“Either write something worth reading or do something worth writing.”
Apparently teaching English is even more illusive than I thought! Years ago when I ran a large homeschool co-op I would poll parents at the end of each year about courses that they struggled the most with teaching at home, as well as the courses they wanted to see offered at co-op. Inevitably, English was the number one subject area parents felt least prepared to teach and wanted help with. Which is interesting to me for two reasons:
- All states require four years of high school credit in English
- Colleges want to see four high school credits in English
In other words, the area that homeschoolers dread the most is also the area that has the most unrelenting requirements.
What’s a homeschooler to do? First things first. Let’s define what English includes as a subject.
What is English?
English is a broad catch-all category and has to do with all things related to reading and writing, including but not limited to reading, syllabication, spelling, vocabulary, grammar, literature analysis, recitation, genres, Shakespeare, essay and research writing, poetry, tropes and creative writing, plagiarism and essays and probably more.
Including English on Your Transcript
For High School Transcripts it is generally acceptable to write down English I, II, III, IV, each level indicating a full credits worth of “English.” Or you can differentiate between literary genres, such as American, World, Ancient, British Literature, etc. It is also generally understood that each credit of High school English will include literature and writing instruction. Students in high school should master the essay and be so comfortable with it that they don’t even give it a second thought.
High School English
By high school, most students will have a good handle on spelling (or be adept at using Spell Check) as well keyboarding. Vocabulary should be something that students should be working on consistently throughout their academic careers, through either foreign language study, extensive reading or an excellent vocabulary program like Worldly Wise. Students should also know at least rudimentary diagramming skills. While one is clearly capable of writing well without this knowledge, a bit of grammar will take the elementary writing to the next level and the good writer even farther. In other words, by high school, the mechanics of writing should be well established, including how to write a 7 sentence paragraph and a simple 3 paragraph paper.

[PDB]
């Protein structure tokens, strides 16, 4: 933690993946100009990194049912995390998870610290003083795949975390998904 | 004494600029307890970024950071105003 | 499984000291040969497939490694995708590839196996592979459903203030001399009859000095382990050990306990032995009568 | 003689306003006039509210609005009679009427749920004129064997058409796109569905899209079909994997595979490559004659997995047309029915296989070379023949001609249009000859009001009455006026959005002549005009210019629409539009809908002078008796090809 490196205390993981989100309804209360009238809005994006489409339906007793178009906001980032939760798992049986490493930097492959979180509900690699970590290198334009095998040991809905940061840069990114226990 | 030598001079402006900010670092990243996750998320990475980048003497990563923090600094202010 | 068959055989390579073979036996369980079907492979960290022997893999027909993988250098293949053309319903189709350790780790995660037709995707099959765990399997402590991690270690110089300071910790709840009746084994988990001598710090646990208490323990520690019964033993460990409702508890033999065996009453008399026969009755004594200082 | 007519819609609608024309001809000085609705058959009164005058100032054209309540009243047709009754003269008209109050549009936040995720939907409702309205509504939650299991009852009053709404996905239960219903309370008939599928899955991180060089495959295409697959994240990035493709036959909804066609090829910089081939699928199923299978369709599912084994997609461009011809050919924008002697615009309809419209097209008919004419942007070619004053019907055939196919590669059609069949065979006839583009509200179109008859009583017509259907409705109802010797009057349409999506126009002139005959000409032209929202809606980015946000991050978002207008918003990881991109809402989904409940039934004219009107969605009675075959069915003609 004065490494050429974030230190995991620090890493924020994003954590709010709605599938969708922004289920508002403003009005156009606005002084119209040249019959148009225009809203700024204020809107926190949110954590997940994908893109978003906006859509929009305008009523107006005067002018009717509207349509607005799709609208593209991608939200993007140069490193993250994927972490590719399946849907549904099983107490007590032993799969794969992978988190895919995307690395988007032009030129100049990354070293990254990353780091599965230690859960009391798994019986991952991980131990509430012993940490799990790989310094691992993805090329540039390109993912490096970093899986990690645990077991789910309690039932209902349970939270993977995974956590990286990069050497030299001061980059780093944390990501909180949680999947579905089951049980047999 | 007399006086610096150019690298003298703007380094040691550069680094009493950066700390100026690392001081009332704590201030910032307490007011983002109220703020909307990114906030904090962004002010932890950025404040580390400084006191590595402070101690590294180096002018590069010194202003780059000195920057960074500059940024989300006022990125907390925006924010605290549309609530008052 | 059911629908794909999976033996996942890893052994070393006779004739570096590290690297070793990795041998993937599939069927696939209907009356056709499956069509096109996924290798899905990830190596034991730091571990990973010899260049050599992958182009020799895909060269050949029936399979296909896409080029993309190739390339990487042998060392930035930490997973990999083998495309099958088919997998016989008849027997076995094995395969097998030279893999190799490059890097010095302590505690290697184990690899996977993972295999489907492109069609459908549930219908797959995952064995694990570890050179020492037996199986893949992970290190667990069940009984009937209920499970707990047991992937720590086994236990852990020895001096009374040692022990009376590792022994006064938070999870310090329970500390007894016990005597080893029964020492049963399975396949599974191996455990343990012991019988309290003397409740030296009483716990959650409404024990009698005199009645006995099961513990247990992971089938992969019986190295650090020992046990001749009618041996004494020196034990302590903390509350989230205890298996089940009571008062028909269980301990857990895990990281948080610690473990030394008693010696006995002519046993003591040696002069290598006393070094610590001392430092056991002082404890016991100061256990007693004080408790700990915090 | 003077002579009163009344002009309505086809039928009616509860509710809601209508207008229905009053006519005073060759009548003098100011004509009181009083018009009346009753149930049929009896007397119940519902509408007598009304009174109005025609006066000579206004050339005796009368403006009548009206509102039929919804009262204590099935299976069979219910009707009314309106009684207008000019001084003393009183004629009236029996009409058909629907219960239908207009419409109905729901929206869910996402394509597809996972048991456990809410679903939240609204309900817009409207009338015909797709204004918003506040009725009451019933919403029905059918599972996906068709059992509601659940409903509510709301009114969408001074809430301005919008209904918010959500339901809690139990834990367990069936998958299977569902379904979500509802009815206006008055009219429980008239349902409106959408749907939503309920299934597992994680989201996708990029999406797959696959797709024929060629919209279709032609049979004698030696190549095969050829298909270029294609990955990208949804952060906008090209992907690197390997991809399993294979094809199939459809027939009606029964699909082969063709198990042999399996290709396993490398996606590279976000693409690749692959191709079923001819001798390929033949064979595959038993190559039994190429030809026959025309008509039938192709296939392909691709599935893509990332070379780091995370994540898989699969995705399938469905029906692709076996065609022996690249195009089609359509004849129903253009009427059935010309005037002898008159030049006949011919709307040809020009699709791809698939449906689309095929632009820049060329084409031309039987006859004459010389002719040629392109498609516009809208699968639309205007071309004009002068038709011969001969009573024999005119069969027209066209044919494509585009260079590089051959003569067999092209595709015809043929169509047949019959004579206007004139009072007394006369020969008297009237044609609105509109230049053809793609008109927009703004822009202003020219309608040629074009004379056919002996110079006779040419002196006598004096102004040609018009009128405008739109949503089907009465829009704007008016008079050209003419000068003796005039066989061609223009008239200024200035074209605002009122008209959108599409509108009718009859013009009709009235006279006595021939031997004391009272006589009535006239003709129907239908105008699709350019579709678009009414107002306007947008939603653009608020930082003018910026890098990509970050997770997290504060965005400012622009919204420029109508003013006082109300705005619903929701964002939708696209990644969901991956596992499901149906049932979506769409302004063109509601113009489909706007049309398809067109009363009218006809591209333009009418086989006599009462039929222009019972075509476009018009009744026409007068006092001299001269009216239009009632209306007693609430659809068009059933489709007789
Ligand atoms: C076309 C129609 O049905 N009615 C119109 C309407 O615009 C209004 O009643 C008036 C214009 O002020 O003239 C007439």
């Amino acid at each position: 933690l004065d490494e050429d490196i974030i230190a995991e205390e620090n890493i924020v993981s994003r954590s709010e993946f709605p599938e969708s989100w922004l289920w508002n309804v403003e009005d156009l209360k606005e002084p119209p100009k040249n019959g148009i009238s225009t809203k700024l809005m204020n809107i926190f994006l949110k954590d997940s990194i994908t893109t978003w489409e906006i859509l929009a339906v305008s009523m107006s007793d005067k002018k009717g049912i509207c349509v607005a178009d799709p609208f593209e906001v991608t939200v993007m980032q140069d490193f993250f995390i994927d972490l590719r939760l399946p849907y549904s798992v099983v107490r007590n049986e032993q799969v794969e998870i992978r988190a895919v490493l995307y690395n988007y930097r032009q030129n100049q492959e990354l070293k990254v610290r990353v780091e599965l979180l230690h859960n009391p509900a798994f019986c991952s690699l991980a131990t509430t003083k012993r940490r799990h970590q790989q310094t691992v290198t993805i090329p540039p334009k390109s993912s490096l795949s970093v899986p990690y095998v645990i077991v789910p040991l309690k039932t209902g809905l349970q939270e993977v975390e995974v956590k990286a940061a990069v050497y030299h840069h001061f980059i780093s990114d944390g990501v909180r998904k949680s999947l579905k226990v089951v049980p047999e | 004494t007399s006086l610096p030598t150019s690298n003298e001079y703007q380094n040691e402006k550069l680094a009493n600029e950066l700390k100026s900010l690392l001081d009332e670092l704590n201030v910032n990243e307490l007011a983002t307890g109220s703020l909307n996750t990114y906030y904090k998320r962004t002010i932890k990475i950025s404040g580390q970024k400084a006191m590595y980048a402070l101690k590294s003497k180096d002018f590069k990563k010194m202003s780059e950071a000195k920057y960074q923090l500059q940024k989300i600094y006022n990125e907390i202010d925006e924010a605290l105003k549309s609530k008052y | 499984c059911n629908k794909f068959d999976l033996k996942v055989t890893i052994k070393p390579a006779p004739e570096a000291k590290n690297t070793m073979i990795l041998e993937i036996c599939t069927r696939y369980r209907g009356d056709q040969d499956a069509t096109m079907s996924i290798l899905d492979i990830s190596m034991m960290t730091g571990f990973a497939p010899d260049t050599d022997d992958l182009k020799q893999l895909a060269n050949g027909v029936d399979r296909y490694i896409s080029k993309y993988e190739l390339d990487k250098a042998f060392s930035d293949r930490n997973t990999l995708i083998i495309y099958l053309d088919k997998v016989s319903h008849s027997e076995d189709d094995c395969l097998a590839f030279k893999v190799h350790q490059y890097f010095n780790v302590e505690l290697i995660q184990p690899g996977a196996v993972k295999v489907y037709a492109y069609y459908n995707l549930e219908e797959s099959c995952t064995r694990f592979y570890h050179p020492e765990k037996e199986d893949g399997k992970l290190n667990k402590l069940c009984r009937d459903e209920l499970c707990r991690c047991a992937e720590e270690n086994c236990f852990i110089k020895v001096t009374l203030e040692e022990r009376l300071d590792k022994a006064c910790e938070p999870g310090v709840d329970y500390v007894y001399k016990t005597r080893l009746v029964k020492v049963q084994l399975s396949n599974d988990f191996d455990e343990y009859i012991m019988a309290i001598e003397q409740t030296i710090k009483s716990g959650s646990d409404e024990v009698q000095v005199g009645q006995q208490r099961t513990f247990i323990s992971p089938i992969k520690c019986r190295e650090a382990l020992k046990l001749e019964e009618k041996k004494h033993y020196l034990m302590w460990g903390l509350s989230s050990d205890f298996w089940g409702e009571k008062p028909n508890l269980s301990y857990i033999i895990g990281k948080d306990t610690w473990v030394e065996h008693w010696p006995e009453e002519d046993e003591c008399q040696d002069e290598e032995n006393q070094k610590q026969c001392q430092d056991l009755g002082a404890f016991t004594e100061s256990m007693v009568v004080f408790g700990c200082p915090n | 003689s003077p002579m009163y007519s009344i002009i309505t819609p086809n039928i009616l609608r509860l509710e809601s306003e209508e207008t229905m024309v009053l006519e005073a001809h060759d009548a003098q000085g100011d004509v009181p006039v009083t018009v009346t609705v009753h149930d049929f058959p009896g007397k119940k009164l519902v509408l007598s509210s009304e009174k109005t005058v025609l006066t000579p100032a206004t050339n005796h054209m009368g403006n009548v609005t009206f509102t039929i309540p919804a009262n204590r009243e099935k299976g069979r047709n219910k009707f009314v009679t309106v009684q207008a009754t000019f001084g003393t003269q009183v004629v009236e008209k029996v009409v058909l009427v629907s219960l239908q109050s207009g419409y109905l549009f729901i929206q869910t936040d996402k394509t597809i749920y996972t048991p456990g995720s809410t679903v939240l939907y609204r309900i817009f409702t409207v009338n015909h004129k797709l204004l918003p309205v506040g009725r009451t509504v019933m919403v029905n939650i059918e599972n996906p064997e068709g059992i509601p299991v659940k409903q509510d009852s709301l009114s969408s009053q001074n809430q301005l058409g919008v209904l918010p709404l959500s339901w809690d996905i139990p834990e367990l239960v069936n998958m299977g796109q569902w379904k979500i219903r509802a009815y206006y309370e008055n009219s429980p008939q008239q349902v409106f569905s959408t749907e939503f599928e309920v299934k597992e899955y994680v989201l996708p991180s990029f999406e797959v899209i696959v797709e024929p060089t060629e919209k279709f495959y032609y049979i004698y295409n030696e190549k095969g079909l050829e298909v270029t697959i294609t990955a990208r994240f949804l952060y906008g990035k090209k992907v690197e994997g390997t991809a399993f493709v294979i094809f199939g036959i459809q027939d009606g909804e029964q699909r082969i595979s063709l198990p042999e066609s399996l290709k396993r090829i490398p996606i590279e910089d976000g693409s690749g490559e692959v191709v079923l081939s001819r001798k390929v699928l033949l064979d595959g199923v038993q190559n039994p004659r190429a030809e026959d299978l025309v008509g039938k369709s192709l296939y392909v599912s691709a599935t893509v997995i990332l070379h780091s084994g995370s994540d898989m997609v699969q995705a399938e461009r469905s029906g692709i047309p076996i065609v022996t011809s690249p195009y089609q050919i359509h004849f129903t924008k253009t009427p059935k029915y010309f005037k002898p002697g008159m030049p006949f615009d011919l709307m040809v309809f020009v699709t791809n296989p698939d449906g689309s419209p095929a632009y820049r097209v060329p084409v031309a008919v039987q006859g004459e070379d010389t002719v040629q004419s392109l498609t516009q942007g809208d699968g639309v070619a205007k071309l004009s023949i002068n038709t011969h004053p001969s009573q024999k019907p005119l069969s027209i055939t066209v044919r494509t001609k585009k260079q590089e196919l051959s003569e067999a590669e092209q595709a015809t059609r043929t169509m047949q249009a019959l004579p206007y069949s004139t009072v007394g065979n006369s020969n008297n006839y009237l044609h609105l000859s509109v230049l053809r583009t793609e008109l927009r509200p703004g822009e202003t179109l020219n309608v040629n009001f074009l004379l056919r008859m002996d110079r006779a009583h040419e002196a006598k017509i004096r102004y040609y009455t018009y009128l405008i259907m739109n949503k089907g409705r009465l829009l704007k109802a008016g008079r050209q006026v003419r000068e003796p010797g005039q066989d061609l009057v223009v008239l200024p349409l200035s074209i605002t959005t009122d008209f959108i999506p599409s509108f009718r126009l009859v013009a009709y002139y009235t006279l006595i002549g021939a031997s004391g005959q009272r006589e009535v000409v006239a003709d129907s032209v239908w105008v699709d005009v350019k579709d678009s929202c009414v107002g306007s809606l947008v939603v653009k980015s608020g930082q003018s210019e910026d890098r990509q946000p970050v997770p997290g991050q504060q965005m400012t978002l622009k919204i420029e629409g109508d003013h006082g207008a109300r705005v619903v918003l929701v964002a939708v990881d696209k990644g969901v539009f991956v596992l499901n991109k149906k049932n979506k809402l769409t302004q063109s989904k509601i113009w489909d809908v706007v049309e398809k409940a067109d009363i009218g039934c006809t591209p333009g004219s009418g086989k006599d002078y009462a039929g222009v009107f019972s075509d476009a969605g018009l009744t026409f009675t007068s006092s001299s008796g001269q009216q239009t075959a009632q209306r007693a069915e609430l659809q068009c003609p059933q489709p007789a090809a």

Students should also be reading widely by High School. For those who struggle with reading or just don’t like to, graphic novels and books on tape are excellent options and ones we utilize even in our home of willing and excellent readers. Simple narration and rudimentary literary analysis should be at least touched upon before high school. Recitation is a fantastic way to learn a piece of literature and truly understand it.
High School English should break down the skill of writing in a way that allows every student to write shorter and then longer essays well, regardless of ability. English is not rocket science and a good English teacher will be able to give their students the tools and skills of writing well. High School English will also include literature and again, a good English teacher will be able to lead great literary discussions that bring the text to life for the student, as well as impart skills so that the student can begin to discern nuanced meanings within the text on their own.
High School English will include not only the structure of how to write a solid essay but will encourage and impart stylistic techniques as well. Poetry and tropes are easily taught, enjoyed by most everyone and a fantastic way to build English copiousness and skill. Simple writing prompts and assignments based on the literature the students are reading often lead to delightful and humorous writing that quickly and easily pushes the student well beyond any writing they’ve done to date.
Happy Sigh. I love writing and I love teaching writing. Last year I taught Shakespeare and poetry and what delightful fun we had! We would have Shakespeare actors write letters to each other, using alliterations, create poetic puns and practice Iambic Pentameter (Shakespeare’s most used rhyme scheme) while incorporating tropes like similes, alliterations and onomatopoeia’s. Epic writing occurred as well as shared laughter!
On-line English Classes
If you are still nervous about teaching English to your homeschoolers, True North Homeschool Academy is here to help! We offer High School Literature and Composition for anyone just starting out in the world of High School writing, or for those ready to go beyond what they thought possible, we are offering Advanced Literary Analysis and Composition that will incorporate American and British Literature and is a great tie in to Latin and our C.S. Lewis Club. Our Writing Club will be less structured but provide students with plenty of opportunity to creatively grow and express themselves and our C.S. Lewis Club will allow students to delve deeply into the writing of the last century’s greatest writers.
Imitable Amber Fonseca and Lisa Nehring will be teaching the writing classes at True North and we are both thrilled to be able to share our love of literature and the joy of writing with you and your students!
Please reach out if you have specific questions about how to teach High school English, or if you have any questions or comments about our English program at True North Homeschool Academy! And don’t forget to join our FaceBook Group, Help Homeschooling High School.